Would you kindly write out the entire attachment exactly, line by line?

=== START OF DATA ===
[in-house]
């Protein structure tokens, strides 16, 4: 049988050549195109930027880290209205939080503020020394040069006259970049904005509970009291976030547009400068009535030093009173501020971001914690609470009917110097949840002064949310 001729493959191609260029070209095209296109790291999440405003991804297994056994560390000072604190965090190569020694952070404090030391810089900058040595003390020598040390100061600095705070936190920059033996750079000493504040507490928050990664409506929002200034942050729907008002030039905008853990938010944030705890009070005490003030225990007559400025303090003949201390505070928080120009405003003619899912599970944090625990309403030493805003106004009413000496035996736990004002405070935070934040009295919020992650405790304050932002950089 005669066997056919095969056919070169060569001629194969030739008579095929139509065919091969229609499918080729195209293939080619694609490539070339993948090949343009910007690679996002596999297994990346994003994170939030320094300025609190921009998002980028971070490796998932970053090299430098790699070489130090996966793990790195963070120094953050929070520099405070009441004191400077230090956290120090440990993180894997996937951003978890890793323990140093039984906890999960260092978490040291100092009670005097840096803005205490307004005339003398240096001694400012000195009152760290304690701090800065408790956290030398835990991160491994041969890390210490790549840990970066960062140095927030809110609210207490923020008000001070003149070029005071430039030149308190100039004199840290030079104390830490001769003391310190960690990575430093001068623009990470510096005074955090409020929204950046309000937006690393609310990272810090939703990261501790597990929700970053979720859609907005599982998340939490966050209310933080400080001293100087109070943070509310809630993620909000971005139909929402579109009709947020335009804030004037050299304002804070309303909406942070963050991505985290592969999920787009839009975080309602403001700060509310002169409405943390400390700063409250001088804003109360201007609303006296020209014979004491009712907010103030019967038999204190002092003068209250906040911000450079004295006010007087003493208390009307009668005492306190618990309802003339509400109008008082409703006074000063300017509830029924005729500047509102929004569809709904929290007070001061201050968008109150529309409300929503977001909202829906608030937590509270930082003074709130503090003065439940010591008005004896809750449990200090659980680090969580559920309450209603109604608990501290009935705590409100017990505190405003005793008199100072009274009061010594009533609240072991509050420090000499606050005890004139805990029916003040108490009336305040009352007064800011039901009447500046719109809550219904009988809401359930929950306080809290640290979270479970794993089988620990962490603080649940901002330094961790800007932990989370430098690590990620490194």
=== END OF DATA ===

[in-house]
């Protein structure tokens, strides 16, 4: 049988050549195109930027880290209205939080503020020394040069006259970049904005509970009291976030547009400068009535030093009173501020971001914690609470009917110097949840002064949310 001729493959191609260029070209095209296109790291999440405003991804297994056994560390000072604190965090190569020694952070404090030391810089900058040595003390020598040390100061600095705070936190920059033996750079000493504040507490928050990664409506929002200034942050729907008002030039905008853990938010944030705890009070005490003030225990007559400025303090003949201390505070928080120009405003003619899912599970944090625990309403030493805003106004009413000496035996736990004002405070935070934040009295919020992650405790304050932002950089 005669066997056919095969056919070169060569001629194969030739008579095929139509065919091969229609499918080729195209293939080619694609490539070339993948090949343009910007690679996002596999297994990346994003994170939030320094300025609190921009998002980028971070490796998932970053090299430098790699070489130090996966793990790195963070120094953050929070520099405070009441004191400077230090956290120090440990993180894997996937951003978890890793323990140093039984906890999960260092978490040291100092009670005097840096803005205490307004005339003398240096001694400012000195009152760290304690701090800065408790956290030398835990991160491994041969890390210490790549840990970066960062140095927030809110609210207490923020008000001070003149070029005071430039030149308190100039004199840290030079104390830490001769003391310190960690990575430093001068623009990470510096005074955090409020929204950046309000937006690393609310990272810090939703990261501790597990929700970053979720859609907005599982998340939490966050209310933080400080001293100087109070943070509310809630993620909000971005139909929402579109009709947020335009804030004037050299304002804070309303909406942070963050991505985290592969999920787009839009975080309602403001700060509310002169409405943390400390700063409250001088804003109360201007609303006296020209014979004491009712907010103030019967038999204190002092003068209250906040911000450079004295006010007087003493208390009307009668005492306190618990309802003339509400109008008082409703006074000063300017509830029924005729500047509102929004569809709904929290007070001061201050968008109150529309409300929503977001909202829906608030937590509270930082003074709130503090003065439940010591008005004896809750449990200090659980680090969580559920309450209603109604608990501290009935705590409100017990505190405003005793008199100072009274009061010594009533609240072991509050420090000499606050005890004139805990029916003040108490009336305040009352007064800011039901009447500046719109809550219904009988809401359930929950306080809290640290979270479970794993089988620990962490603080649940901002330094961790800007932990989370430098690590990620490194």